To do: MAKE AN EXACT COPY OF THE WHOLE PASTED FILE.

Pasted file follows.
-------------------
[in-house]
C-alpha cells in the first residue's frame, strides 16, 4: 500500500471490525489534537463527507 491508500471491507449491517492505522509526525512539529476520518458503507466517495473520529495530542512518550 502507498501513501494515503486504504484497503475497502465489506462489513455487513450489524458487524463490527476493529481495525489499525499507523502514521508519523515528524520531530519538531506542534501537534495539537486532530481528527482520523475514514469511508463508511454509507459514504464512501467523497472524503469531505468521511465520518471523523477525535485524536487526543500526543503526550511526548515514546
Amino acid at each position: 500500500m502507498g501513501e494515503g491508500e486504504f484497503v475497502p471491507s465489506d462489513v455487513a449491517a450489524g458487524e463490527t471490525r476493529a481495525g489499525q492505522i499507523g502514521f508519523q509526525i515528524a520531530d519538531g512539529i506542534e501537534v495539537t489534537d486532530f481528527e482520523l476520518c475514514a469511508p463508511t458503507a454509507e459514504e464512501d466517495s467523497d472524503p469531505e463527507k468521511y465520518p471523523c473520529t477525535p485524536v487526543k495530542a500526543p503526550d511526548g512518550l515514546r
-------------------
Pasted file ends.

[in-house]
C-alpha cells in the first residue's frame, strides 16, 4: 500500500471490525489534537463527507 491508500471491507449491517492505522509526525512539529476520518458503507466517495473520529495530542512518550 502507498501513501494515503486504504484497503475497502465489506462489513455487513450489524458487524463490527476493529481495525489499525499507523502514521508519523515528524520531530519538531506542534501537534495539537486532530481528527482520523475514514469511508463508511454509507459514504464512501467523497472524503469531505468521511465520518471523523477525535485524536487526543500526543503526550511526548515514546
Amino acid at each position: 500500500m502507498g501513501e494515503g491508500e486504504f484497503v475497502p471491507s465489506d462489513v455487513a449491517a450489524g458487524e463490527t471490525r476493529a481495525g489499525q492505522i499507523g502514521f508519523q509526525i515528524a520531530d519538531g512539529i506542534e501537534v495539537t489534537d486532530f481528527e482520523l476520518c475514514a469511508p463508511t458503507a454509507e459514504e464512501d466517495s467523497d472524503p469531505e463527507k468521511y465520518p471523523c473520529t477525535p485524536v487526543k495530542a500526543p503526550d511526548g512518550l515514546r